“The end of history…the beginning of nonsense,” said Maggie Thatcher, taking the words out of our mouths.

Over to Aussie Joel and The Rude Awakening…


Justice Litle continues his reporting from Lake Tahoe:

“For the patient investor, the ultimate payoff should come in the form of both accelerated earnings growth and a ‘perception premium’ that kicks in when Wall Street sees the beauty of ‘green is green.'”

For the rest of this story, and for more market insights, see today’s issue of The Rude Awakening:

Green is Green, Part II

Back to Bill Bonner, and more good news…

*** Hmmmn. Robert Shiller, he of “Irrational Exuberance” fame, is backing a way to trade options on the housing market.

*** Yes, dear reader, you can save money – big money. You can live better, even as the U.S. Empire declines. The Exodus of power and money continues; the Experimental dollar collapses. The Economy turns down and the cost of Energy turns up.

Who really is better off for giving up a third of his income to taxes?

Anyone who reads the paper knows the money is wasted. The taxpayer might just as well waste it himself, but taxes are a special case. The world improvers and bullyboys will send you to the slammer if you don’t pony up your share. For every other big-ticket item, though, you can evade the cost without ending up in the company of stick-up men and drug dealers.

Take education, for example. One of our children has already graduated from college.Three are still in college. We have two more who will probably go to college in the next few years. Despite our familiarity with them, we are still shocked every time we get a tuition bill. One college just announced a hefty increase for next year. Another merely raises the rates without notice.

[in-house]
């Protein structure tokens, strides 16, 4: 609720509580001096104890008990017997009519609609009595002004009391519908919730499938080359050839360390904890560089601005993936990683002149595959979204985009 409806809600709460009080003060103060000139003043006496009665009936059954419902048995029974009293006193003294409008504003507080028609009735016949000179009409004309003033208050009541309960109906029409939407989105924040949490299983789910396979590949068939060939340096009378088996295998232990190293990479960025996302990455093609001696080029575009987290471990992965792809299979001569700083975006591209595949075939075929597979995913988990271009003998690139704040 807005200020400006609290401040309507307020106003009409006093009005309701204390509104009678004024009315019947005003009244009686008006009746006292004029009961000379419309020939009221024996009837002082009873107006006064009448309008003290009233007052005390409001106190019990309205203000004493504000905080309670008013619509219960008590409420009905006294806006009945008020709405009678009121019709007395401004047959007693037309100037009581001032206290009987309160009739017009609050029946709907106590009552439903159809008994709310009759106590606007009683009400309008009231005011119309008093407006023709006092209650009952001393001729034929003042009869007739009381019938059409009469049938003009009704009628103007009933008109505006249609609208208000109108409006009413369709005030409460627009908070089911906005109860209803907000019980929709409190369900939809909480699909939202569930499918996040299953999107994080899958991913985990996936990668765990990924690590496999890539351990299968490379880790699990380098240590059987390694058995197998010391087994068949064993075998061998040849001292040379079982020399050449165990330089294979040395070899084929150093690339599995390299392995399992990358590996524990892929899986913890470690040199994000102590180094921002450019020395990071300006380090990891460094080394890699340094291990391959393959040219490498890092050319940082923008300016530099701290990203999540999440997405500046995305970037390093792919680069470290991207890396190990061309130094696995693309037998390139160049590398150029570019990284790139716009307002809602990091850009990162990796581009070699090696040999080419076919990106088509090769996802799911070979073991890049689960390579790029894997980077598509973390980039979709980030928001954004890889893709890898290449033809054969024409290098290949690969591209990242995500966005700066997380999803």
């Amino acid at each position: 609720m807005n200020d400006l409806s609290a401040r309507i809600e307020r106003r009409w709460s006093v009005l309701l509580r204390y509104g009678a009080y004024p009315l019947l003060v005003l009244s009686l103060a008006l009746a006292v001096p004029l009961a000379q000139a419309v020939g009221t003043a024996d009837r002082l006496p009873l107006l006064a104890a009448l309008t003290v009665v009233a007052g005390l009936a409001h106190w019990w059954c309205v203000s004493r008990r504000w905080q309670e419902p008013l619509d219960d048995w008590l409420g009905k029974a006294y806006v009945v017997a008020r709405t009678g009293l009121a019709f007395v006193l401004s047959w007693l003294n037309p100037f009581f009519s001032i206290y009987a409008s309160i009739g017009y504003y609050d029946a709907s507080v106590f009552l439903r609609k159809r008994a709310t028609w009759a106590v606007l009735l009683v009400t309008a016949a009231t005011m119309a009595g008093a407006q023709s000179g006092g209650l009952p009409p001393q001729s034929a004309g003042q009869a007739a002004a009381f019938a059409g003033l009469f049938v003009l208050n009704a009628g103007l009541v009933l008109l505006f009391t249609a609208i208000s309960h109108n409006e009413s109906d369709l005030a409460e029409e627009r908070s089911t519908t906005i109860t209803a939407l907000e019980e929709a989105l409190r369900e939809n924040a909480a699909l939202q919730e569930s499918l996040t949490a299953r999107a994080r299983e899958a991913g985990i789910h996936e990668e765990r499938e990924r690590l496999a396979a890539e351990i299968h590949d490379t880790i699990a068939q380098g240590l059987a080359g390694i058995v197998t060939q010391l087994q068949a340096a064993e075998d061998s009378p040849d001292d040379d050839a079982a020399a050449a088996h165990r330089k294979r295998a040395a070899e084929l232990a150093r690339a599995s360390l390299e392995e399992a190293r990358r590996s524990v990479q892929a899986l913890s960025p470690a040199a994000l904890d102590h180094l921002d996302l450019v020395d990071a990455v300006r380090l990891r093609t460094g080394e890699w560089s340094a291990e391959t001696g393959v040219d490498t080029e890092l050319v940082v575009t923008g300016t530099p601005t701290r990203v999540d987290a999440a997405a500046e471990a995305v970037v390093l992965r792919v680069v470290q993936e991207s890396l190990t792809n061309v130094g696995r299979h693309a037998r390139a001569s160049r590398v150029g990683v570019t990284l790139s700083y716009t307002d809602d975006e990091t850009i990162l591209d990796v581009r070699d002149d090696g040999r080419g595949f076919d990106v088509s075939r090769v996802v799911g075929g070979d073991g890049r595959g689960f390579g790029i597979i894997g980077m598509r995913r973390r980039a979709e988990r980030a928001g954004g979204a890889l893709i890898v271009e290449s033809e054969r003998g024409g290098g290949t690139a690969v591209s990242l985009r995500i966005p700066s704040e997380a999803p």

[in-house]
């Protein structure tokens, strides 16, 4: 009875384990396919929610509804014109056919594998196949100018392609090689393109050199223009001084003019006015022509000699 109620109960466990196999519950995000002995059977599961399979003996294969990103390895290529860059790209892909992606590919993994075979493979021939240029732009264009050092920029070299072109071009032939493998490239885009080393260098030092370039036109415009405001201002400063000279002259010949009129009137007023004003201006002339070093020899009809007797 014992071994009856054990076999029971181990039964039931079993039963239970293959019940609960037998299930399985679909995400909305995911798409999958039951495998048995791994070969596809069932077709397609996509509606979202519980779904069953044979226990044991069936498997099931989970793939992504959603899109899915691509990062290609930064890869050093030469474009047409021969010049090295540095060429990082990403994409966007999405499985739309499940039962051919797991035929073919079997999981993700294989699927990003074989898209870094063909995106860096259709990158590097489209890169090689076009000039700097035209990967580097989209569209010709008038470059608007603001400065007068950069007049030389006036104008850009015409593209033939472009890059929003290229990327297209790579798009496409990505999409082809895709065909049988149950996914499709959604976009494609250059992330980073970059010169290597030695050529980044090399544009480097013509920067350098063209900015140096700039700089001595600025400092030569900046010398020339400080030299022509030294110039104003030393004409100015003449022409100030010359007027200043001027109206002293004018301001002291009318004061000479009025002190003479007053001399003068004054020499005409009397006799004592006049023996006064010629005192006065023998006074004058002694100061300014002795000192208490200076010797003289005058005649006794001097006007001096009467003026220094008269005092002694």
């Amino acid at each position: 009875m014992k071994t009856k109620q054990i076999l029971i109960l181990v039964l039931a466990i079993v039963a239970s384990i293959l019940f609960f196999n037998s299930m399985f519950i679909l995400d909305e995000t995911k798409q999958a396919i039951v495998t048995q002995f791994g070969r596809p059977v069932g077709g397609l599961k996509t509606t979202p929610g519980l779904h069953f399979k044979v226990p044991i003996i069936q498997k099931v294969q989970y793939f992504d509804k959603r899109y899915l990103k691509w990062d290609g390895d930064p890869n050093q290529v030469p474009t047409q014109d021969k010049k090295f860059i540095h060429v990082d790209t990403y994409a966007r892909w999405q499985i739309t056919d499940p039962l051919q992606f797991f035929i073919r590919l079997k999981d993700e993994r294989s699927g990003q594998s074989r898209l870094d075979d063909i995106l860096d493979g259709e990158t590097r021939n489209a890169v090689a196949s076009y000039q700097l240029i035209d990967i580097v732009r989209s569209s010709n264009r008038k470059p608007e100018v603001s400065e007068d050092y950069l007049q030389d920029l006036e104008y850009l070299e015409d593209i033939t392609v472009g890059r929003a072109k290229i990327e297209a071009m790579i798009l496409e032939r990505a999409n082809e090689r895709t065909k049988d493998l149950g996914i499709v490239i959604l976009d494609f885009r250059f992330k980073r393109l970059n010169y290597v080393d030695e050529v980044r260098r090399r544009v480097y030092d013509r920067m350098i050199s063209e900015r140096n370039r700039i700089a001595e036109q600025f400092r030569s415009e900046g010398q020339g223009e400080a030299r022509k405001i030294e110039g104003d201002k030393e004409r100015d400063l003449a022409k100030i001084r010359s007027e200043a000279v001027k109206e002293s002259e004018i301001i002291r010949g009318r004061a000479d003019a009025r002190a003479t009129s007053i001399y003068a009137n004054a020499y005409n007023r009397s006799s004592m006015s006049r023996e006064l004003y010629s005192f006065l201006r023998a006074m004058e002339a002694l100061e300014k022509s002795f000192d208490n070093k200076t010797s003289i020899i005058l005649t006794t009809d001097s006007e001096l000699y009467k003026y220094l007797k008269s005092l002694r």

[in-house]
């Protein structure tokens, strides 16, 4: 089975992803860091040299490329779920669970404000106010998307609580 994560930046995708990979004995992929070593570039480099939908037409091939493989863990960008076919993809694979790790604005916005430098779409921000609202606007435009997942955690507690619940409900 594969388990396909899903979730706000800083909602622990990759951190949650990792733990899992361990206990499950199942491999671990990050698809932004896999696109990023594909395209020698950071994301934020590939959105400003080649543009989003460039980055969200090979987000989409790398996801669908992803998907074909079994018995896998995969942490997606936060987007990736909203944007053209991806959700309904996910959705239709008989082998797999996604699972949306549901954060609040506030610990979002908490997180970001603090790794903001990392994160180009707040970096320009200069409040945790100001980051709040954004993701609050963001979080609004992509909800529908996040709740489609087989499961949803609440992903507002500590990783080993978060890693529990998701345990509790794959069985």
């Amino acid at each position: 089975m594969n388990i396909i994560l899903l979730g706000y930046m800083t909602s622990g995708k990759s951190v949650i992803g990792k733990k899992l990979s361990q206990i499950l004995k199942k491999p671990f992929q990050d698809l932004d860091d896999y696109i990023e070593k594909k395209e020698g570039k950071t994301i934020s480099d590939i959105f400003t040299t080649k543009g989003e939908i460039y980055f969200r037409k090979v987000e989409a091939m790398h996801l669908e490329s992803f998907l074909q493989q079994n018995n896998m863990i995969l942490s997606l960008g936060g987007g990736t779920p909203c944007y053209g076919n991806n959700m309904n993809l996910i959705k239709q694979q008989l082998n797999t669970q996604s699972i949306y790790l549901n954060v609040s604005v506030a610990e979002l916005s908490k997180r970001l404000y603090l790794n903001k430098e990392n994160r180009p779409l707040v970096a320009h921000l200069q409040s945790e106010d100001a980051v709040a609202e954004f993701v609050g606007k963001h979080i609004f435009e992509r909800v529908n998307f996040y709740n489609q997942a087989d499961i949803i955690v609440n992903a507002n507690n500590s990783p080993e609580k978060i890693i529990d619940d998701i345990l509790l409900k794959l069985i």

We wondered how other parents managed.

“Dad,” Jules explained to the chump he calls his father, “All the other kids have some form of scholarship or financial aid. Even if their families have a lot of money, they seem to all get something. We’re the only ones paying the full rate.”

Even with the loans and hustles, college is a crushing expense for many families. And what do they get for it? Unless the kid is in the sciences, applied or abstract, the answer is probably nothing. We looked around us. Of all the people we know, who would have been worse off if he had not gone to college? What did any of these people learn that was actually useful or uplifting? We can’t think of a single person…or a single thing. What was learned that wouldn’t have been learned better on the job? Or from reading books?Or from keeping your eyes open?

We don’t know. In our own career, we can’t think of anything we learned in school, after the 6th grade, that we couldn’t have learned on our own. Besides, most of it subsequently proved to be incorrect, misleading or irrelevant. Remember the line from the popular song: “When I think of all the things I learned in high school, it’s a wonder I can even think at all.” We cringe when we think of all our classes in government, economics, politics, sociology and history; it was as if they were all taught by Thomas L. Friedman, giving us an idealized, child’s notion of how things work. Even then, we thought there was something fishy about them, but imagine if we had stopped thinking at age 18. We’d be buying the Dow at 11,000…and voting for Hilary Clinton!